Blog: The Great Boston Fire of 1872
By Serghino Rene
In November of 1872, a ravenous and rapid fire destroyed Boston’s business district. It took nearly 12 hours to quench the flames, but by then, the city from Boson Common to the waterfront was unrecognizable. More than 60 acres of downtown was lost, including nearly 800 buildings.
Before the Fire
Boston was incorporated as a city on March 4, 1822. The five decades that followed saw tremendous growth and change, earning its reputation as the “Athens of America.” Architect Charles Bulfinch had much to do with Boston’s transformation. From its simple, puritan beginnings, he changed the city’s façade with European charm, which was inspired by his tour in Europe.
By the 1850s, the exclusive, highly sought after neighborhood he helped develop began turning into a thriving commercial center. The Industrial Revolution in the North was in full swing and Boston eagerly participated in this economic transition. Boston wanted to be a world class city, in the likes of Paris London and Rome, pulling away from its fledgling, colonial port reputation.
Also, a new culture and identity amongst the people was in the making. Boston was becoming a city of Brahmins – a class of wealthy, educated, elite members of Boston society in the nineteenth century. Oliver Wendell Holmes coined the term in a novel in 1861, calling Boston’s elite families “the Brahmin Caste of New England.”
Although this sudden growth was an exciting era, zoning this segment of the city for safety was not a priority. In 1871, a fire devastated the city of Chicago. It left 300 dead, 100,000 homeless and 18,000 buildings in dust. A half century of buildings were gone in a flash. Boston was not immune to this level of this destruction. Just over a year later, a similar tragedy would threaten the beloved city.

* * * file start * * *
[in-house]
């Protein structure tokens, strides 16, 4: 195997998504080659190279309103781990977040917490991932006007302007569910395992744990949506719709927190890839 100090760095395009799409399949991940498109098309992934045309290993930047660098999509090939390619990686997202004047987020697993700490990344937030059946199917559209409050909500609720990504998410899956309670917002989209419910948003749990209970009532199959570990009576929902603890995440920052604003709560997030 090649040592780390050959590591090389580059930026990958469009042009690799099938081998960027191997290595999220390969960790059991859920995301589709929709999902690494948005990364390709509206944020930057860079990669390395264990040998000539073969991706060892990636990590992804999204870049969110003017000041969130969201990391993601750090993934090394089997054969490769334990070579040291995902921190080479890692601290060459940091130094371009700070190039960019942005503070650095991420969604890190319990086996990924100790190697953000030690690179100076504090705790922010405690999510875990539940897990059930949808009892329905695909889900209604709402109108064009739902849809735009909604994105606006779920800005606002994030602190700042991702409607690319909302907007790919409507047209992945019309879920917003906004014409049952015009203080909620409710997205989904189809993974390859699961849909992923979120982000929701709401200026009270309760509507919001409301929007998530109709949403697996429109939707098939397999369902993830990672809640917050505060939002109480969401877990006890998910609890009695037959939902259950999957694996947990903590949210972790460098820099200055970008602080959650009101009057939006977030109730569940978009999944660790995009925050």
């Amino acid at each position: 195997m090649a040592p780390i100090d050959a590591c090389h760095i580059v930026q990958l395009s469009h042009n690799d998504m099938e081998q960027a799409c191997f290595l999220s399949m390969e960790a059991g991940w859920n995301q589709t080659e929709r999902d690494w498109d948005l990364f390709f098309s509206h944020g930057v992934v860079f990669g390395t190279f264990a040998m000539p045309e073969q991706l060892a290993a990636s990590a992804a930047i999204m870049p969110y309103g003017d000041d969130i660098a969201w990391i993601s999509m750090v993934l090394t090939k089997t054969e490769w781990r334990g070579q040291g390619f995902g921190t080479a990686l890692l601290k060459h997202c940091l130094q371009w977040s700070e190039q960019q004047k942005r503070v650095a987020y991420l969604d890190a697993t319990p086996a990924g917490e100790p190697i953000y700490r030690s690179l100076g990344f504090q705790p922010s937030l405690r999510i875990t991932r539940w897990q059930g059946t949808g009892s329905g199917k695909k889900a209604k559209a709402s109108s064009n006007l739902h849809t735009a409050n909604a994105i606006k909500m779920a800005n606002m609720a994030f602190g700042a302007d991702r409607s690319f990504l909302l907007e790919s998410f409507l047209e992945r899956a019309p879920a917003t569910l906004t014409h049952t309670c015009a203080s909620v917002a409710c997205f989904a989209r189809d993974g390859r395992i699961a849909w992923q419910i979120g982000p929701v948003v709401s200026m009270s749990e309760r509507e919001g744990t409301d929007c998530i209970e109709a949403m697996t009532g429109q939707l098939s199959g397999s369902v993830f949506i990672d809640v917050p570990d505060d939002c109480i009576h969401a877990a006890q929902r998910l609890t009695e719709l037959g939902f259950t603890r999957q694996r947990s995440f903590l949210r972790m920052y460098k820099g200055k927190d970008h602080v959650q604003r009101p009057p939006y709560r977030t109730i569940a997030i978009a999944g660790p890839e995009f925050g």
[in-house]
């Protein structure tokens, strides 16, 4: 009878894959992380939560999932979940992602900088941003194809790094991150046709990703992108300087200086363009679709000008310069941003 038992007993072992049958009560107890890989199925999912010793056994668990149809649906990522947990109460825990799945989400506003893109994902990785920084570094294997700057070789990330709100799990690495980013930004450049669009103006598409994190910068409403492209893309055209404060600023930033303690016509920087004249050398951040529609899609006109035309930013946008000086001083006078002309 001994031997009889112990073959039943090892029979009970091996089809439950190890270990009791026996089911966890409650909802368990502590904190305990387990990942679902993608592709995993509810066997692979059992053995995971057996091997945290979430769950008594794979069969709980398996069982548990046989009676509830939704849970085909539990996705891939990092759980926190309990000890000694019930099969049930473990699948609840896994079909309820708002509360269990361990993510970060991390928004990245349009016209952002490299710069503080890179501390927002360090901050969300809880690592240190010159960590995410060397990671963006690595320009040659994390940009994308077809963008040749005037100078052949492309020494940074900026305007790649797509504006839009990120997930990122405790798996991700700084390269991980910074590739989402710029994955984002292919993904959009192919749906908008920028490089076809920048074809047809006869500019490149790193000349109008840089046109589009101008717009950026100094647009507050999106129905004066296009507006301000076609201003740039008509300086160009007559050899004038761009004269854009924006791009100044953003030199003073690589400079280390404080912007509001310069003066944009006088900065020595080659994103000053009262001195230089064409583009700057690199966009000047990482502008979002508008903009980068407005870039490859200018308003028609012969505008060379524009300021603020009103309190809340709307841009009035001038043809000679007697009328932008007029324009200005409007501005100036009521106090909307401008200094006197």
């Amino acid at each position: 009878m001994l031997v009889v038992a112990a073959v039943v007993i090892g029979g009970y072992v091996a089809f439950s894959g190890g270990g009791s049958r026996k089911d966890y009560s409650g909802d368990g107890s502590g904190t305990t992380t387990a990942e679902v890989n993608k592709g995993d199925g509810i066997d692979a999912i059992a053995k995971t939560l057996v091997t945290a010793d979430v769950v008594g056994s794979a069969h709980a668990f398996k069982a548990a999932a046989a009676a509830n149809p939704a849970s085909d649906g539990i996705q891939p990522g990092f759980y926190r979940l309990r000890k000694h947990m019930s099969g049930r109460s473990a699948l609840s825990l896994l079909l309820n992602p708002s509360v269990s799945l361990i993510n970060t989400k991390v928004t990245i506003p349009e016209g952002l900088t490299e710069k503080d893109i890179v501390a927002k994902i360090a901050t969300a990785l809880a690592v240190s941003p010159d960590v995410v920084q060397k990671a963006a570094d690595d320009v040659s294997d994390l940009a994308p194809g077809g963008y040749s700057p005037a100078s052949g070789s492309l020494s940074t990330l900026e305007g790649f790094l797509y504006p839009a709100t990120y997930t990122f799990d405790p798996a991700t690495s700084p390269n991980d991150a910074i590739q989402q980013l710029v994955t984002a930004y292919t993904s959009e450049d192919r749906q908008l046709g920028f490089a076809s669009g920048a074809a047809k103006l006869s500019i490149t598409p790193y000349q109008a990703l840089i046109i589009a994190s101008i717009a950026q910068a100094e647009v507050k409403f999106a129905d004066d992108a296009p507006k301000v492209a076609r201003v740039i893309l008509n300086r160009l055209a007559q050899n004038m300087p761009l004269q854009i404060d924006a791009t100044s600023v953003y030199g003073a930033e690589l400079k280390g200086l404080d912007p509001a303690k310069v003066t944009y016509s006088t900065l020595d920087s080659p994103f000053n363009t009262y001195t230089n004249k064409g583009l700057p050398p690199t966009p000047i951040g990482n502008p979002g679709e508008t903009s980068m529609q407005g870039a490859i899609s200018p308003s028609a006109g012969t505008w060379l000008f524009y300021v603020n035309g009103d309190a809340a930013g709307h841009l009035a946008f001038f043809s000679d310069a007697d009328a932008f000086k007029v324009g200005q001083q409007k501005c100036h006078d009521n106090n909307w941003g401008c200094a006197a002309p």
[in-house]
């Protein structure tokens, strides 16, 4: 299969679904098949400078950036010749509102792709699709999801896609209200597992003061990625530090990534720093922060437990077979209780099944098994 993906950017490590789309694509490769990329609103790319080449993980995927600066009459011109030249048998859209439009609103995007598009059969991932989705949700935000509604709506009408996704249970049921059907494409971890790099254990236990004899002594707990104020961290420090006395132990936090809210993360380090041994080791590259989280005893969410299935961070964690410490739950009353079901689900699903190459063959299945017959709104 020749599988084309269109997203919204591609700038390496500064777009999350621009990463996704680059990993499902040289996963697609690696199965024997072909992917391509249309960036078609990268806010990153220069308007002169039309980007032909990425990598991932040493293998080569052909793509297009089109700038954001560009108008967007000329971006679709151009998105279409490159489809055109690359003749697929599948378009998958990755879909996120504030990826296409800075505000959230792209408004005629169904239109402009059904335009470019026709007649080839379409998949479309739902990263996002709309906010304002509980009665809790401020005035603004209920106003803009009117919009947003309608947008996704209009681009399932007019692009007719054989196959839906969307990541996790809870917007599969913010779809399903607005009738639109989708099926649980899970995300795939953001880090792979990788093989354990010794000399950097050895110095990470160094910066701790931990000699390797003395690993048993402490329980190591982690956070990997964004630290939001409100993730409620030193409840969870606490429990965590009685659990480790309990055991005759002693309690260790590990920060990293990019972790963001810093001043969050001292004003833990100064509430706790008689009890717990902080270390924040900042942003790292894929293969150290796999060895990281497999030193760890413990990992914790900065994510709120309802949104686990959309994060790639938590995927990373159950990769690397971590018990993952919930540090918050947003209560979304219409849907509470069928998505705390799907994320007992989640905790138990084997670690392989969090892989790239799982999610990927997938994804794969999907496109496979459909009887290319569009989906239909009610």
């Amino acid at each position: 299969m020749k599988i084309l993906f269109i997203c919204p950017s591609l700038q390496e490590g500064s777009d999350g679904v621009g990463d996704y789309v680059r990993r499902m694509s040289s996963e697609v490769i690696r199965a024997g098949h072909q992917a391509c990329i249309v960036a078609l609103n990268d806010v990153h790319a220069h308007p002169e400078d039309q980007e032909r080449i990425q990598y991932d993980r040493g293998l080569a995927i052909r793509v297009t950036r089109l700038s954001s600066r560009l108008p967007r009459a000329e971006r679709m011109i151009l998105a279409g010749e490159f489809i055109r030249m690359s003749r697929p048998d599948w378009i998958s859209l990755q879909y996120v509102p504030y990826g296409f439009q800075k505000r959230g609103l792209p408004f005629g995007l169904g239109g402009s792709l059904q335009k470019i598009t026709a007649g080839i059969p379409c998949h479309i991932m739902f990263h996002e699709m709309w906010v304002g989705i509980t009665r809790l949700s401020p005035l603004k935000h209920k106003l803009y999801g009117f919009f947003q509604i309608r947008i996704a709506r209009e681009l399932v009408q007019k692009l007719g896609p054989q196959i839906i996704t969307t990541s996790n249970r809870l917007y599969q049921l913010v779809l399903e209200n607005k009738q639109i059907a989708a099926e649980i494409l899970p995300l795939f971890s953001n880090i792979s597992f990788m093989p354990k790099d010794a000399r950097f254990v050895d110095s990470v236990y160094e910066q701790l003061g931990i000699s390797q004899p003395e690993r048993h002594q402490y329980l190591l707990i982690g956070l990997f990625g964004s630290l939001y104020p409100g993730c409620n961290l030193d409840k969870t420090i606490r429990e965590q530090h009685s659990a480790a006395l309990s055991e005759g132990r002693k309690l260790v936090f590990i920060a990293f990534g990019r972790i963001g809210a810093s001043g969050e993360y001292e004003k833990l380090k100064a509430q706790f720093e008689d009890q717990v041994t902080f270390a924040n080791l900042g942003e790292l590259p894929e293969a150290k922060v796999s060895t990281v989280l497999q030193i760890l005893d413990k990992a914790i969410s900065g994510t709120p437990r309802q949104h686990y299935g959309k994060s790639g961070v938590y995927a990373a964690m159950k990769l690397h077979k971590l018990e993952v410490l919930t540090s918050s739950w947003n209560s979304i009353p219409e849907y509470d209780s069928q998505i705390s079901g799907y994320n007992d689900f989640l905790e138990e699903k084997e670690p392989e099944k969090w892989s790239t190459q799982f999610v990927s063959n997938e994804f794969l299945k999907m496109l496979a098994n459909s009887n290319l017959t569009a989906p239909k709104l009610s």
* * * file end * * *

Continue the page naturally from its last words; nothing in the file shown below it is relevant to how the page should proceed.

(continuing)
Chief Engineer John Stanhope Damrell was Boston’s fire chief at the time. For years, he warned the city aldermen of the potential dangers that awaited Boston if changes weren’t made. After his visit to post-fire Chicago, he warned the Boston City Council of Boston’s vulnerability to a potential fire storm.
“The fire in the city of Chicago is without parallel in the history of the world,” said Damrell. “Their experience has proved that however well-protected a city may be from ordinary fires, large conflagration are possible.”
The city’s leaders did not heed Damrell’s warning. To them, Chicago’s tragedy was due to its faulty structure as a wooden city. Boston’s downtown was mostly made up of brick and granite, so they felt somewhat protected from such a threat.
In addition, requests made by Damrell to improve zoning were ignored. Since 1867, Damrell would plead with city officials to make changes. Nathaniel Bradlee was the head of the water board.
“If the streets were to be piped the size necessary for conflagration it would cost millions of dollars,” said Bradlee. “The city wouldn’t be justified in making such an expenditure.”
Boston was a disaster waiting to happen according to Damrell. He noticed that the streets were too narrow for the bustling commerce that took place. Unlike Europe, the mansard roofs were finished in wood instead of brick. In addition, they were stuffed with flammable components like paper stock, textiles and oils. The underground pipes, originally made for the former residential neighborhood, where inadequate. They were unable to produce streams from hoses powerful enough to reach warehouses.